Salman Rushdie has urged a "silent majority" of UK Muslims to stop their culture being hijacked by extremists in the wake of the London bombings.
Mr Rushdie said terrorism made everyone a target
But the Muslim novelist said he saw evidence that there was a "great deal of soul-searching" going on.
Mr Rushdie was interviewed for the BBC World Service arts show The Ticket.
In 1989, a fatwa was issued ordering his execution for alleged blasphemy in the book The Satanic Verses.
Mr Rushdie's new novel, Shalimar the Clown, deals with a Muslim boy from a village in Kashmir who is guided to become an Islamic terrorist by a radical mullah.
The author said he was not worried the novel's subject might make him a target again.
"We are all targets now," he added. "After July 7, it doesn't matter who you are or what you've said or not said - that is the nature of the terrorist attack."
Mr Rushdie said the Muslim community in the UK needed to resolve "the problem" itself.
"If it goes on being silent, then its culture and religion will be hijacked by the extremists and it will be very difficult to go on saying 'that's not us... you've got to speak up'," Mr Rushdie said.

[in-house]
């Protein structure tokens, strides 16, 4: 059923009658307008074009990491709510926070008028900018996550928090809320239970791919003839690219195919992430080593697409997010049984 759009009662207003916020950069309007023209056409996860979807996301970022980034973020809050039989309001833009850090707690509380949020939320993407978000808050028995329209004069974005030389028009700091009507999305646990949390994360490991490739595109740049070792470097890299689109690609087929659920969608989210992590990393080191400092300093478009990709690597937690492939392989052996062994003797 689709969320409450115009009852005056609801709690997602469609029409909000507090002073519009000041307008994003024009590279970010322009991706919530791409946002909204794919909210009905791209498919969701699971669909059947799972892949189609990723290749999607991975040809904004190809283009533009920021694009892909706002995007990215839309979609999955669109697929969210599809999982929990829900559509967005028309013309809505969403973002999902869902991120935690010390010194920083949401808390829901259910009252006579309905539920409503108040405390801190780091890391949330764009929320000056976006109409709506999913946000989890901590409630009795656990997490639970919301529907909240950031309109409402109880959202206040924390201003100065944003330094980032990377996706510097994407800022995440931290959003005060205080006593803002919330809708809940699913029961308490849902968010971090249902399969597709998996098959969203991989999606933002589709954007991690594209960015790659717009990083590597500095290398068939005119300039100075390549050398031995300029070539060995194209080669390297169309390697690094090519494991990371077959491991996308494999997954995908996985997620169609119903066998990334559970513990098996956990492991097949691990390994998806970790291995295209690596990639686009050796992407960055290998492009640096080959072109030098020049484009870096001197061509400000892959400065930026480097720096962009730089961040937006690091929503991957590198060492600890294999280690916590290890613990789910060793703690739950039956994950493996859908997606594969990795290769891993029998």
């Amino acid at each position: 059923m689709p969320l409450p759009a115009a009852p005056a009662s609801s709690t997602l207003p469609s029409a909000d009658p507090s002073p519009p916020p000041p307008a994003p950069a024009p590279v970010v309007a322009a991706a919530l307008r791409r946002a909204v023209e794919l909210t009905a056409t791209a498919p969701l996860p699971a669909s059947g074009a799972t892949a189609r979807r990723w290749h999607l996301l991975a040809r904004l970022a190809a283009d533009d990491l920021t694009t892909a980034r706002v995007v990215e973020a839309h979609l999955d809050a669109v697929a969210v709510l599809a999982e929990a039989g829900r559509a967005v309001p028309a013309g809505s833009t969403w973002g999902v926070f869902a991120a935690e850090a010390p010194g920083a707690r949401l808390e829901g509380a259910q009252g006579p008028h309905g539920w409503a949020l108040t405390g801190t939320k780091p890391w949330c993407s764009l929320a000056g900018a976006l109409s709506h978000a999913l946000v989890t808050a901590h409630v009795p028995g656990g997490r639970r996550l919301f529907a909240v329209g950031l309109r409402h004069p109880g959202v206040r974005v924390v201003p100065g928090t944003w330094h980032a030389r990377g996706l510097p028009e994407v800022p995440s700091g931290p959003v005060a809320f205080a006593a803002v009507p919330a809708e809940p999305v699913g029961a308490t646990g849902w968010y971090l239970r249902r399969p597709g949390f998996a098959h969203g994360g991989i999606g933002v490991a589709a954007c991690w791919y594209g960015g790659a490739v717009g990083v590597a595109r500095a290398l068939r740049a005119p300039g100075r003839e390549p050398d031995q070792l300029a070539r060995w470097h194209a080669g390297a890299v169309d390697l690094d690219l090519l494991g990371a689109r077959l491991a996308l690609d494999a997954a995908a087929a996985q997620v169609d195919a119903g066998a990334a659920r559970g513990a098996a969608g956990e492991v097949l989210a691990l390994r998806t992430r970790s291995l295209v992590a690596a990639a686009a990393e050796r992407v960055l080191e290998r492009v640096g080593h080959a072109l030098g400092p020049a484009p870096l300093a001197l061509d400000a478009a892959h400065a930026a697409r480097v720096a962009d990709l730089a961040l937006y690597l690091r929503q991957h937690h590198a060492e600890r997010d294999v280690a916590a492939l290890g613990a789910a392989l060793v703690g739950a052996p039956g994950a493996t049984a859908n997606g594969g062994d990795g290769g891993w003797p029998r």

"I think they will," he said. "Maybe it takes something as horrifying as the bombings in London to make people break ranks.
"But I think there's a lot of evidence that there's a great deal of soul-searching and re-thinking going on."
Mr Rushdie told the programme the rhetoric of radical Islamic groups is not "judicious or analytical - it is purely a kind of bilious rage".
He said young men in particular could be seduced by a world where "you can just be angry for a living and your anger is its own justification".
"Being the target for that kind of deliberate political rage, I came to understand it rather well," he said.
The full interview with Salman Rushdie can be heard on The Ticket on BBC World Service on 24 September at 2006 BST and 25 September at 0906 BST.